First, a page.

Salesian Fr. Johnson Moyalan, 60 year-old missionary from India, was killed on July 1, in Sirsia (Nepal) by a group of armed men. The episode took place in the Salesian mission in the Nepalese town of Sirsia, 15 km from the Indian border. Gunmen broke into the mission during the night forcing the gate keeper to take them to the priests' house. Assistant priest Fr. Mathew Puthuppallil, tried to go for help but was stopped. The men went into the room of Fr. Johnson Moyalan, shot him and ran off about 15 minutes later. The local people came running and found the missionary, shot to death by two firearms. Among the reasons for the attack which looked like burglary or extortion, there is also the possibility that it was an act carried out by Hindu extremists who operate in the area and have often threatened Christian and Muslim communities. Fr. Johnson Moyalan was born in Ollur, Kerala, in 1948. He had been a Salesian since 1967, and served as parish priests in various places in the state of Andhra Pradesh. He went to Dharan in 1996, and in 2000 moved to a new Salesian mission in Sirsia, to assist the poor, run an elementary school and a parish. In Nepal, he had taken the name of Fr. John Prakash. “Fr. Johnson was a very committed priest, an excellent religious, a person with great compassion for the poor and the marginalized. In the past, at the mission in Nepal, he had worked at the then “Missio Sui Iuris” Apostolic School preparing priest-candidates for the Mission. He was also very involved in village development programs and education, beneficiaries of which were mostly non-Christians of the area - among whom were many from the tribal communities and the so-called 'untouchables.' His work in the Don Bosco School in Sirsia was appreciated by everyone.” These were the words of the Apostolic Vicar of Nepal, Monsignor Anthony Sharma. See Fides 2/7/2008; 3/7/2008
Fr. Jaime Ossa Toro, Colombian, from the Institute for Foreign Missions of Yarumal, was stabbed on August 13, in Medellin, in northeastern Colombia. His body was found in his room, near Emmaus Church, where he had served as a parish pastor for three years. Born in Medellin (Colombia) on November 1937, he was ordained a priest in October 1962 and was a missionary in Angola for 14 years. In 1995, he returned to Medellin. According to testimonies from the faithful, the priest was known for his spirit of charity towards those most in need, for his sincerity, intelligence, and culture. Very well-esteemed by his faithful and brothers in the order, he was especially dedicated to promoting the participation of the laity and the youth in missionary activities.
On the night of August 16, several people came upon the lifeless body of Indian Carmelite priest, Fr. Thomas Pandippallyil, 38 anni, who was assassinated while celebrating Mass in a village. His body was found in Mosalikunta, on the road linking Lingampet to Yellareddy, in the Indian state of Andra Pradesh. A kilometer away, the moped that he used was also found. Archbishop Marampudi Joji of Hyderabad has denied any activity of “proselytism and forced conversions,” given that there were only “five Catholic families” in the parish in which Fr. Thomas was killed. According to the Archbishop, the crime was the result of the climate of “jealousy towards the Catholic Church,” which is only guilty of having worked for the development of the poorest and most abandoned areas of the country, and committed to sustaining and helping those who are victims of violence and oppression. A native of Kerala, Diocese of Palai, Fr. Pandippallyil entered the Carmelites of Mary Immaculate in Chanda on June 24, 1987 and took his vows in 2002. For some time he served as Rector of the Provincial Institute and worked as an administrator in the hospital, school, and local missionary center.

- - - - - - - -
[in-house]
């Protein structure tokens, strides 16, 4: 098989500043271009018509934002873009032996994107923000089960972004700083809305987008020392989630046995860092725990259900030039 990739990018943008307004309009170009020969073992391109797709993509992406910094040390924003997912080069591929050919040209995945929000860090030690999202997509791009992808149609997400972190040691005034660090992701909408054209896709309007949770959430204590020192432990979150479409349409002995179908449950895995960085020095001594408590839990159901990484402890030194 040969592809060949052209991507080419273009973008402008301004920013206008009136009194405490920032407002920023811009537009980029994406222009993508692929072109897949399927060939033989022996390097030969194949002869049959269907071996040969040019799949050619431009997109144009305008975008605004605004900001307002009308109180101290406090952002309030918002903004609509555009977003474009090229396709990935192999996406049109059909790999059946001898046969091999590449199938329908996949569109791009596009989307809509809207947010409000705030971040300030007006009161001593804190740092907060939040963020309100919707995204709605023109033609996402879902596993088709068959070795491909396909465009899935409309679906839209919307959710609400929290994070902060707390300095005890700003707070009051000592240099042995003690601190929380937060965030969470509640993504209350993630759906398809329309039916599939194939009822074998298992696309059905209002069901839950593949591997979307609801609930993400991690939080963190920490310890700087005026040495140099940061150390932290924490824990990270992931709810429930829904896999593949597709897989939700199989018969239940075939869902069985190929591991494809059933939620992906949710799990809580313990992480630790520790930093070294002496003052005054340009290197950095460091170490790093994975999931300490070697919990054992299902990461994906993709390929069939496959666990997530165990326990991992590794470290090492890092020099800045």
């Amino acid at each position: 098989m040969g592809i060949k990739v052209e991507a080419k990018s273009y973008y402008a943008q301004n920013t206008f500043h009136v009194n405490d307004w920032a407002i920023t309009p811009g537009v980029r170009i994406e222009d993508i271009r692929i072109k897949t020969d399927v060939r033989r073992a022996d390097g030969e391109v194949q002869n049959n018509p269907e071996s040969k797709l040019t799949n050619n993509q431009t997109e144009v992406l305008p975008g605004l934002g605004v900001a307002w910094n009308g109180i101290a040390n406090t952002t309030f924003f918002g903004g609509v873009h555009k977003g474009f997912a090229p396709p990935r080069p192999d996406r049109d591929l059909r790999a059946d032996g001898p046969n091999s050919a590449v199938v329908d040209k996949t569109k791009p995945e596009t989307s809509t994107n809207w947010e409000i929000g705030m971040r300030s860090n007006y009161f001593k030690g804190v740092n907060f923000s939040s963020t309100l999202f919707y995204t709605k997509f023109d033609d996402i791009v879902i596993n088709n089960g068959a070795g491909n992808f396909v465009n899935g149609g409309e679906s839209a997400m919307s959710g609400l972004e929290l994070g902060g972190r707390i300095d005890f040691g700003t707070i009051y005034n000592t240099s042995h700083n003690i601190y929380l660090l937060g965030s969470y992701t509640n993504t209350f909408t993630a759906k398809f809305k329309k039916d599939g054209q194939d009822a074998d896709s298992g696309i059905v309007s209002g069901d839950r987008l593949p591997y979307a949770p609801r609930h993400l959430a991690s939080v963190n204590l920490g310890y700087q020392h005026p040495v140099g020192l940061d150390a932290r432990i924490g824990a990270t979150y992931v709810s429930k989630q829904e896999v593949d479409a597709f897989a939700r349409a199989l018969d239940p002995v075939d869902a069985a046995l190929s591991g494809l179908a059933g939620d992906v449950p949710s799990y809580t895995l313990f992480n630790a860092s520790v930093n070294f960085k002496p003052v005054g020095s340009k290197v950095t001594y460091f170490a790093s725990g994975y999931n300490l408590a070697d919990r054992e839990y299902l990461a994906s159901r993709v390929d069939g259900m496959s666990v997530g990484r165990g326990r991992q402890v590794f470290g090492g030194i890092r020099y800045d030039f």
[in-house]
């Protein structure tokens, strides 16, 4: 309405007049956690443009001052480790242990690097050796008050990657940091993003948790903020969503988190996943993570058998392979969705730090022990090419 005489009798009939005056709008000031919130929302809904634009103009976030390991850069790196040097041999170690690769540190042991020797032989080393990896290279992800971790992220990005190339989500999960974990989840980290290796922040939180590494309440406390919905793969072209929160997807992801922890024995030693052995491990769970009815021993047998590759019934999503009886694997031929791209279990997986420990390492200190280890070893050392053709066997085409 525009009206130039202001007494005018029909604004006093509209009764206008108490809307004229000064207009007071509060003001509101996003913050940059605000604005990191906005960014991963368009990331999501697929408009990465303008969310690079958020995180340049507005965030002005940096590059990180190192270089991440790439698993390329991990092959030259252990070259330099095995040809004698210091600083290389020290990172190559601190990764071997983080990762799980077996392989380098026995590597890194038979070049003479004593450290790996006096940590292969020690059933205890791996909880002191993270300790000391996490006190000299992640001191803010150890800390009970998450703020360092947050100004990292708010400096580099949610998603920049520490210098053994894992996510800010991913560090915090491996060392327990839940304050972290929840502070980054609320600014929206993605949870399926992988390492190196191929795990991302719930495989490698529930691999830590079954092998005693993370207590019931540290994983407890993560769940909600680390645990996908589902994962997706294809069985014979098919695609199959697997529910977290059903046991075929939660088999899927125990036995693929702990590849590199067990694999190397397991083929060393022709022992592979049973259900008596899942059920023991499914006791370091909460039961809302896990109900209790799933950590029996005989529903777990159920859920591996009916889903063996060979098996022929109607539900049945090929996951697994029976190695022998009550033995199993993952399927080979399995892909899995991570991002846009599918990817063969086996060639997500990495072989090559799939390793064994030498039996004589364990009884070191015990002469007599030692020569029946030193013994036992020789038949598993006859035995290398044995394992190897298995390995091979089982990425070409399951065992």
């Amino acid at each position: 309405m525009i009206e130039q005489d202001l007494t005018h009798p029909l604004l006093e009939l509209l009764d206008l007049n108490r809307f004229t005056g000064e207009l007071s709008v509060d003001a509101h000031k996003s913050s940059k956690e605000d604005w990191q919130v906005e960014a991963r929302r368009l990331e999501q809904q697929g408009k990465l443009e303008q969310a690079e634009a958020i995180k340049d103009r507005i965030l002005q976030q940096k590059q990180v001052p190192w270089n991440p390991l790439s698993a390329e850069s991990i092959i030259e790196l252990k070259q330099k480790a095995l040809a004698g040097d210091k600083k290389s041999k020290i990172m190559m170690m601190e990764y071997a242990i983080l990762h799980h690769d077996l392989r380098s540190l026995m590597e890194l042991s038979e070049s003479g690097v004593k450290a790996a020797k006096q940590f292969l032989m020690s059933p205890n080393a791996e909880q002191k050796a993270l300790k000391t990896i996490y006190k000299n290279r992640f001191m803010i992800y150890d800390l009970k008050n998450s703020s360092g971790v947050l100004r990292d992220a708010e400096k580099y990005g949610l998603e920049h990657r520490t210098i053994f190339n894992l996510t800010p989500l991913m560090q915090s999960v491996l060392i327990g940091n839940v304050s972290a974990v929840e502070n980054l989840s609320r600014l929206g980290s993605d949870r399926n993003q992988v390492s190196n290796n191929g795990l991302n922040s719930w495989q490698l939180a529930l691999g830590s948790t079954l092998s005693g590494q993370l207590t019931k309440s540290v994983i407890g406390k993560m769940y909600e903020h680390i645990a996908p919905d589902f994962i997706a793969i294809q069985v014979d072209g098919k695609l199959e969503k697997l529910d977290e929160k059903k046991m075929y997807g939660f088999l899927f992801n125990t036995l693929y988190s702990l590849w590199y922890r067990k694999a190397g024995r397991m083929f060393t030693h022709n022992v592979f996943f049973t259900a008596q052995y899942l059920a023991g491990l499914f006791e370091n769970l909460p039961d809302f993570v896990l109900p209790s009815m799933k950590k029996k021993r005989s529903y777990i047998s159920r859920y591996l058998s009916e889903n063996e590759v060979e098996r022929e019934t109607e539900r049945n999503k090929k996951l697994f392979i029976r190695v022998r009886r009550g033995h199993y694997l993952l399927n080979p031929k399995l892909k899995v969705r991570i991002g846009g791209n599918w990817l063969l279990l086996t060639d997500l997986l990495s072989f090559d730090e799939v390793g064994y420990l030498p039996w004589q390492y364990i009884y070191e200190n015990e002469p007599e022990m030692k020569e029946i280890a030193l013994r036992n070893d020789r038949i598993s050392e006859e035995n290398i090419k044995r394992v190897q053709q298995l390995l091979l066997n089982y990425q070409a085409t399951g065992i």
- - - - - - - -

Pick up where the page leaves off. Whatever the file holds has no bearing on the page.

The lifeless body of Fr. Nilson José Brasiliano, 44 years old, who was stabbed to death, was found on August 24, in the rural town of Tiete (in Parana, Brazil), along the side of the road, nearly 10 km from the larger city of Araucaria, hidden among straw and greenery. The police arrested four men, acquaintances of his, who according to an investigation had kidnapped him in ordered to force him to hand over his bank savings and later rob him and kill him.
Fr. John Mark Ikpiki, Nigerian, 43 years old, was killed on September 1, in Isiokolo (state of Delta, Nigeria), just a short distance from the local police station, by attackers who took over his vehicle, which was later found abandoned. The priest was very well-known as the author of catecheticalmaterial and formation texts, dedicated to giving spiritual retreats and having encounters for the youth. In the Diocese of Warri, he was the parish pastor of St. Ambrose, Diocesan Chaplain of the Catholic Dramatic Society and Diocesan Director of the Social Communications Office, which published the diocesan paper “The Messenger of Peace.” According to the testimonies of those who knew him, he was a charismatic priest who was very dedicated to his ministry.
Mexican priest Fr. Gerardo Manuel Miranda Avalos, 45 years old, was killed by a shot-wound to the chest in the afternoon of September 2, as he was entering the Institute “Fray Juan de San Miguel,” of which he was Director. The crime took place in the entrance of the educational facility located in downtown Los Reyes, in the Mexican state of Michoacan. The priest was shot from a moving vehicle. Offered assistance by personnel in the school and by several parents of students, he died in the hospital during the initial medical interventions. The priest was originally from Yurecuaro (Michoacan, Mexico), where he was born on December 22, 1961. He was ordained a priest in 1987, and was very loved and respected by the entire region for his dedication in the area of education.
The lifeless body of 60 year-old Catholic priest, Fr. Samuel Francis, and lay volunteer worker Mercy Bahadur were found on September 22 in the village of Chota Rampur, near Dehradun, in the Diocese of Meerut in the state of Uttarakhand (northern India). According to inquiries, the homicide occurred two days beforehand. Fr. Samuel Francis was also known as “Swami Astheya,” given the fact that he led the life of a hermit in an “ashram,” or typical Hindu monastery, adapted to the Christian tradition. The lay volunteer had been collaborating for over a year with the priest, welcoming all those who visited the ashram. According to a statement from the Indian Bishops’ Conference, the homicide does not seem to be part of an anti-Christian hate campaign launched by radical Hindu groups, but rather the result of a robbery attempt in the place where the priest was living, which has in fact been robbed.